Many moons ago when I used to live in the 'flat with no name' in Poplar, I met a sweet little girl named 'C'.
The rundown Council Estate was controlled by an old skool cockney drug-lord, who manufactured and supplied the whole of the E14 postcode with all sorts of illegal goodies.
As the years went by we got to know the druggist family fairly well and a shared, if muted, respect developed between us.
During the summer holidays, the girl called 'C', their niece, would turn up on the estate.
She was a scruffy, quiet looking 9 years old with skinny legs and dishevelled hair. Both her mum and dad were 'inside', doing time for drug supply and robbery, and I ended up befriending her and we soon became tennis partners.
Did I say tennis? Well, it was really just a couple of cheap plastic rackets and a soft ball, played over the dingy car-park, while the noisy motoboys were busy going round picking up the deadly deliveries.
She was a very sweet little girl back then, - and the following summer, I started teaching her to play guitar. On sunny afternoons we would sit outside my flat overlooking the car-park, and play things like Hank Williams' Jambalaya. She absolutely loved it.
If I had been away touring, the very next day I got back, she'd wake me up with her little voice through the mailbox: 'you coming out?' 'you wanna play tennis?' 'can we play guitar?'.
This went on for a good 3 years, until one summer she never turned-up.
I bumped into her drug-Lord uncle and asked: 'Where's 'C'? Is she not staying over this summer?' -
'The little rat did a runner - foking nightmare - she did a runner..'
That didn't sound right.
'C'? Running away from home? She did not seem equipped for it. Some 12 year olds, like myself, are already so well versed in the ways of the world, that you can easily imagine them boarding a train or cooking a meal - but not our 'C' - She was just too fragile, like a soft fruit that has yet to develop a hard protective skin.
She probably just went to stay with some new best friend, I thought - I'm sure that's what happened.
Then, a couple of months later, just as I forgot about her - she turns up - on a Missing Person's appeal on BBC's Crimewatch UK.
And the terrible news: she was last spotted sleeping rough around the vicinity of ST Pancras and Kings Cross - and the inevitable fuzzy CCTV of her skinny, blurry stick of a figure in the corner of the screen.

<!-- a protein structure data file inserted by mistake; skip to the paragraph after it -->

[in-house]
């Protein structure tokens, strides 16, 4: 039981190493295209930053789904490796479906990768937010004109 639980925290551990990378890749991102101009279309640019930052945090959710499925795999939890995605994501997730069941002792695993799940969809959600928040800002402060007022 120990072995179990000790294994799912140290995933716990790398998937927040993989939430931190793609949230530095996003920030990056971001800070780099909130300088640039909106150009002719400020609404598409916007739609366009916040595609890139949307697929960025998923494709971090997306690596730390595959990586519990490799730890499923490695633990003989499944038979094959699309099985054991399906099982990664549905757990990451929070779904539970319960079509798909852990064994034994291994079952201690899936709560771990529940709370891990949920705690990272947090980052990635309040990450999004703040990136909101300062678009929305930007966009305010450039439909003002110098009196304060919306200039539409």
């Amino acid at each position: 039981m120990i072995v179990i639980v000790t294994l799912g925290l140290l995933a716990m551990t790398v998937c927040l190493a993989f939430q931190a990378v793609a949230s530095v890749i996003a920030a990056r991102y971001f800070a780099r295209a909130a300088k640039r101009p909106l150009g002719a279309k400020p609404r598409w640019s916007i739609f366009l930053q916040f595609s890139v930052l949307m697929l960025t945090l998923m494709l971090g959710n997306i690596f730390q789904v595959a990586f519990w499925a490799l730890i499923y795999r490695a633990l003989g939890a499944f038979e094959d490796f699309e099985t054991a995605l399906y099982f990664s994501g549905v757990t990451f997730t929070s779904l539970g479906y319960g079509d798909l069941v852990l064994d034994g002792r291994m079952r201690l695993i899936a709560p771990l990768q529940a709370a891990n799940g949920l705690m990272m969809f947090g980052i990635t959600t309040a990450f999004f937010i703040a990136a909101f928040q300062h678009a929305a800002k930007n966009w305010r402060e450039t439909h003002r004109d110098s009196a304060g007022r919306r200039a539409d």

She had been working as a street prostitute. She was only 12 years old.
Even as I type this now, I can almost see the darkness descending upon my room - a darkness so dark, no good, no life can ever escape from.
I never heard anything else about her, and have no idea whether she was found, rescued or not, but her story remained locked in my memory, like an unfinished book where the following chapters have been ripped away, and we're left in limbo, hoping for the best, but fearing the worst
Hers is, sadly, not an unusual urban tale, like so many of the faceless, the forgotten, that fall down the grey cracks, leaving no trace behind.
Writing the song
2 years ago, round about the time I started writing the Anatomy album, I was given one of those funny-cute valentine gifts: a pair of girlie pink undies with Snoopy on it, the kind you'd expect a little girl to wear, but in the same box, there was also a red hot sweet chili pepper charm.
It was an odd combo: pink innocence next to red hot worldliness.
That must have triggered the 'C' memory, for within a few days 'Sweet Chili Girl' was written.
It's still a bit of a mystery how songs come about. To be honest, I don't really know how it works, they just seem to occasionally pop out of nowhere, ready-made.
Next friday, we play St Pancras Church, and as you walk along King's Cross, you will notice that the Council has made a big effort to clean-up this old and dirty red-light district, but look a little closer and you will see that amongst the glitzy new hotels and hip yogurt bars, there are still dark alleys, where only the most desperate roams at night, and that darkness still lurks deep right beneath our city streets.